Hey, it’s not like we shower Pakistan with billions of dollars in financial aid every year. . .no, wait?

(WSJ) — Pakistan has privately demanded the Central Intelligence Agency suspend drone strikes against militants on its territory, one of the U.S.’s most effective weapons against al Qaeda and Taliban leaders, officials said.

Pakistan has also asked the U.S. to reduce the number of U.S. intelligence and Special Operations personnel in the country, according to U.S. and Pakistani officials.

The U.S. strategy in the war in Afghanistan hinges on going after militants taking refuge in Pakistan. The breakdown in intelligence cooperation has cast a pall over U.S.-Pakistani relations, with some officials in both countries saying intelligence ties are at their lowest point since the Sept. 11, 2001, attacks spurred the alliance.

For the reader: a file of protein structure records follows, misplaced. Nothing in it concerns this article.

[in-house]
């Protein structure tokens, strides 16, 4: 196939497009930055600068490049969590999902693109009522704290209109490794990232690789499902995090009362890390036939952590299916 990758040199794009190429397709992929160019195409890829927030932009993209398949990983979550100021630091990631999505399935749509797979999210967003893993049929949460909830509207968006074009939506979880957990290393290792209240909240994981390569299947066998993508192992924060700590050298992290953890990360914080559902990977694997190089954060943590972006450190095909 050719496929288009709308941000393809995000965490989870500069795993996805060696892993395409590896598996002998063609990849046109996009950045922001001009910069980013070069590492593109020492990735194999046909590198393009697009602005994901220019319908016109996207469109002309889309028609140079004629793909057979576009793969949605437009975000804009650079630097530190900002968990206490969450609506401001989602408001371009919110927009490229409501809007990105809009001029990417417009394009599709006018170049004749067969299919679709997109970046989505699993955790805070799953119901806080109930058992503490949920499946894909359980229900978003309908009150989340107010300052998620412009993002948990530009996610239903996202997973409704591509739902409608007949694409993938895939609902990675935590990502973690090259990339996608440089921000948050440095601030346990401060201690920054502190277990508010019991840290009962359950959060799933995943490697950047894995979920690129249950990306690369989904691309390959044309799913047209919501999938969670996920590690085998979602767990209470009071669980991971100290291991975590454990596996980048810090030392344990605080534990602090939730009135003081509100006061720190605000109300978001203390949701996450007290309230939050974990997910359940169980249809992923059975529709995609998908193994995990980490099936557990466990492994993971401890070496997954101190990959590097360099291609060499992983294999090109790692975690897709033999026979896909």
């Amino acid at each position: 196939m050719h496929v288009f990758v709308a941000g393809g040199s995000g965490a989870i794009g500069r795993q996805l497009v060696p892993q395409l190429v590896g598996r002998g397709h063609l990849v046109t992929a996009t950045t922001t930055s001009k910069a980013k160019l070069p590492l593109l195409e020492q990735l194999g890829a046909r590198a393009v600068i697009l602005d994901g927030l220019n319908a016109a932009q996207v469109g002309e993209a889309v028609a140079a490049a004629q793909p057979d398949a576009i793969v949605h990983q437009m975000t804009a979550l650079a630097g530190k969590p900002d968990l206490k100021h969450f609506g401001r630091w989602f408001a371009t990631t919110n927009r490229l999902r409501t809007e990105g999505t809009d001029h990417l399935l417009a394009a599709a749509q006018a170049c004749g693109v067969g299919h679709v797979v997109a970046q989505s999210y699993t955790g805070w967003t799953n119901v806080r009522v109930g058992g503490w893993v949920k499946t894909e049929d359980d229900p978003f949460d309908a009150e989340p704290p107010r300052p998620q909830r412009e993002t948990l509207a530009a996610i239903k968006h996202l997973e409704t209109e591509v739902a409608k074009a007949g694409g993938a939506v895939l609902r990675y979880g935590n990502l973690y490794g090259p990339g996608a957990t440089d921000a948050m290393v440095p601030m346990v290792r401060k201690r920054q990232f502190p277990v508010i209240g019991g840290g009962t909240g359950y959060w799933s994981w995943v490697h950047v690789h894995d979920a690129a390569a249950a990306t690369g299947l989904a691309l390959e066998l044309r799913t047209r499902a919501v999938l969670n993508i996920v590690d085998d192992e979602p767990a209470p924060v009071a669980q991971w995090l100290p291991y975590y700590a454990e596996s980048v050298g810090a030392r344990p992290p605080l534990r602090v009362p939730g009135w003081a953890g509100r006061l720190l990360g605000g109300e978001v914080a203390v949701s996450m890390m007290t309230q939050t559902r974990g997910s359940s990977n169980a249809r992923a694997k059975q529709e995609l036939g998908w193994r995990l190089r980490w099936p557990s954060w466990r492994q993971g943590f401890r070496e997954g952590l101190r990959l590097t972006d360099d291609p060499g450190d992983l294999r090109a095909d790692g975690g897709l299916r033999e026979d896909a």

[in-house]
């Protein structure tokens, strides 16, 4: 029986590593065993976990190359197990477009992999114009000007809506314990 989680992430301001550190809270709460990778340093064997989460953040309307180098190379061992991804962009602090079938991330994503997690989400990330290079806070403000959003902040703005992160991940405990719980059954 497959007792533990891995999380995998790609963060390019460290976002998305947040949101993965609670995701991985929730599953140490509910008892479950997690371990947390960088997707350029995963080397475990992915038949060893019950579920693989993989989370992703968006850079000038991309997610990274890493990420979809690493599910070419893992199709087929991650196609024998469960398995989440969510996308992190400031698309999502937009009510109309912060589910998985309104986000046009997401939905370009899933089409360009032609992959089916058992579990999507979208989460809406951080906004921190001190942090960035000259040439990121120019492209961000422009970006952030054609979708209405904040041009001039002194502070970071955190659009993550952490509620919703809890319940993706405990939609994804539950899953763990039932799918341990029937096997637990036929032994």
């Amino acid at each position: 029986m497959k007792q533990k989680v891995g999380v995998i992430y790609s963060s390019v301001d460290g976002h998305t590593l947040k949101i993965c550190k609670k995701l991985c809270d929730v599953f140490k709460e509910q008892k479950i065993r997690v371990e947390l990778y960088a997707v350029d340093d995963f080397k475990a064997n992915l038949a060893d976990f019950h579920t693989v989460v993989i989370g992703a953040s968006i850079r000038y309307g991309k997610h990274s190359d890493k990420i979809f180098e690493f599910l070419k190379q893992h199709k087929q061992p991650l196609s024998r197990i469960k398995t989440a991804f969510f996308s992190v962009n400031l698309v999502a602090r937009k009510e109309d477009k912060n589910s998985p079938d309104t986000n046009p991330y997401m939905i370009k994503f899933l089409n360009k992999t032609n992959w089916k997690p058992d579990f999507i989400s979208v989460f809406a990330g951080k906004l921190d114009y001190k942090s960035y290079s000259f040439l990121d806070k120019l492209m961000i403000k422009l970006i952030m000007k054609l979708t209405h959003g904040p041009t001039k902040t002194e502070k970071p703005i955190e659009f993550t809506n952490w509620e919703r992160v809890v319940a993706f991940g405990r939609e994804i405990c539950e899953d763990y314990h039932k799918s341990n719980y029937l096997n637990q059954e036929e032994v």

Beyond the Afghan battlefield, officials believe that without a robust counterterrorism relationship with Pakistan, al Qaeda and other groups can operate with far greater impunity when planning attacks on the U.S. and Europe. The vast majority of attacks against the West in the last decade originated in Pakistan.

U.S. officials on Monday publicly sought to play down the tensions. CIA Director Leon Panetta met with the head of Pakistan’s Inter-Services Intelligence agency, Lt. Gen. Ahmed Shuja Pasha at CIA headquarters. After the meeting, CIA spokesman George Little said the intelligence relationship “remains on solid footing.”

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